Before Texas and Oklahoma upended the college football world last week, the ACC was already thinking about how it might secure a new, more lucrative TV deal. The only real answer, several athletic directors said at the time, was expansion. Other changes would be incremental, but adding a brand name to the league could generate a massive influx of revenue.
A few of the league's ADs, mere months ago, wondered if perhaps Texas could be the answer to their league's problems. Alas, SEC commissioner Greg Sankey moved quicker. But the Longhorns were always the second option.
The team ACC folks really want, the team the league has pined after for a decade, is Notre Dame.
"They know the ACC's interest," new ACC commissioner Jim Phillips said at the ACC's kickoff event last week, just hours before news of Texas' and Oklahoma's interest in the SEC began to leak. "It's been less than bashful. They know where we're at. Who knows where the future's going to go? I love the schools we have, but you always have to be ready to add."
Now that Texas and Oklahoma are poised to join the SEC, adding to that league's already daunting roster, the pressure for the ACC to lure the Fighting Irish is greater than ever. The new-look SEC, which shares a footprint with the ACC, could potentially earn double the ACC's per-school distribution -- the ACC distributed $32.3M/team last year while the SEC distributed $43.7M/team, but the SEC will earn more with new ESPN contract, so with addition of Texas and Oklahoma, there's thought that new money could exceed $70M down the road. Already as a league, the SEC had $721M in revenue to the ACC's $497.2M. Money aside, the allure of a mega-conference just a tier behind the NFL would give the SEC a massive recruiting advantage over its neighbor, too.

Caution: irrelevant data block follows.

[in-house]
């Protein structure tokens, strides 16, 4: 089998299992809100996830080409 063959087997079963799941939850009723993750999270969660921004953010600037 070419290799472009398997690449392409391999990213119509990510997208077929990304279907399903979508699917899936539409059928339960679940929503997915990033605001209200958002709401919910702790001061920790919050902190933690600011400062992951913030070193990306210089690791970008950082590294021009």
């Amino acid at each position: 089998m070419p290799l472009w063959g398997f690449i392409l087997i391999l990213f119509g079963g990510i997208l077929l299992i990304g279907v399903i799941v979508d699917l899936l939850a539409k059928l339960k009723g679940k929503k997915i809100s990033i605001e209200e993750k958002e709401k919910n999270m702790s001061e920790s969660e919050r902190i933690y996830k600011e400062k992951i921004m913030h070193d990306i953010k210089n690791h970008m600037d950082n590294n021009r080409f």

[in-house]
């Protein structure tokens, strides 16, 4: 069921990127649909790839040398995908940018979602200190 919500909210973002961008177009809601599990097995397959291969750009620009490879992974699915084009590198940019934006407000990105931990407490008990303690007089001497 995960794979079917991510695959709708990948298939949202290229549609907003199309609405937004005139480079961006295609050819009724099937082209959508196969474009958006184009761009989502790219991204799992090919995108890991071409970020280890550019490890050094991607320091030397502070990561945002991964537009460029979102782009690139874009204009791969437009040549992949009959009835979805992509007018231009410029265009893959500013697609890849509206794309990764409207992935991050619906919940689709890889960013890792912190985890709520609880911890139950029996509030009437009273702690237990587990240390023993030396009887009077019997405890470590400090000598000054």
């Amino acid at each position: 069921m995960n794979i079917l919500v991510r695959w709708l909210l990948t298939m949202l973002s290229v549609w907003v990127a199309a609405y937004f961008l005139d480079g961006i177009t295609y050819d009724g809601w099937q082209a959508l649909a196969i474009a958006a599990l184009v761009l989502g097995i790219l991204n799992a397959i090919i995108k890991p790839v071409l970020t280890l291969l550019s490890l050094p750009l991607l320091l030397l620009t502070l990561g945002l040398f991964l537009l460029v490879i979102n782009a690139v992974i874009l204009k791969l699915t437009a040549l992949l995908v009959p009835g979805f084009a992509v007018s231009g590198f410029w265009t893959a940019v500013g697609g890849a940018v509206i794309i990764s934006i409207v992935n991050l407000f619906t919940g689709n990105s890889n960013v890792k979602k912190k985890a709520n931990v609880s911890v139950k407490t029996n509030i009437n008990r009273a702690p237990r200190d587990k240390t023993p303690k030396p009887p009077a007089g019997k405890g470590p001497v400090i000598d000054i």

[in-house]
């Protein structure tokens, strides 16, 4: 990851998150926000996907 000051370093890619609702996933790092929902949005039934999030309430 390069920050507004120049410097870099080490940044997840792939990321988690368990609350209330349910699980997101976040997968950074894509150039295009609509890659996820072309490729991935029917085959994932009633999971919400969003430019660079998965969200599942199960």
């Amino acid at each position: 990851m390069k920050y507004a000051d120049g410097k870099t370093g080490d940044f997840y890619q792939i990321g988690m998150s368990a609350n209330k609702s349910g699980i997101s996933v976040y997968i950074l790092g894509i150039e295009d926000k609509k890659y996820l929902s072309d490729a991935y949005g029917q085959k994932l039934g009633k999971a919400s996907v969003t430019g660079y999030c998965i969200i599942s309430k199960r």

Notre Dame is a lifeline.
"Notre Dame adds real value," one administrator said. "They're the only big prize out there."
As it stands, the ACC is already home for all of Notre Dame's Olympic sports, and that contract -- which runs through 2036, in conjunction with the league's TV deal -- requires that, should the Irish ever want to join a conference in football, too, it has to be the ACC or the school would face a stiff financial penalty in excess of $150 million.
Indeed, when the COVID-19 pandemic annihilated schedules across the country last season, and Notre Dame needed a safe landing spot, the ACC welcomed the Irish with open arms. In 2020, Notre Dame joined the league for a one-year trial run, finishing the regular season undefeated, playing in the ACC championship game and making the College Football Playoff. In fact, because Notre Dame was eligible for a full share of the ACC's revenue payout, the school earned more from its media rights than it normally would have as an independent.
The hope among ACC administrators was that the experience was such a boon for the Irish that there'd be a real push to make the arrangement permanent.
Ah, not so fast, said Notre Dame AD Jack Swarbrick.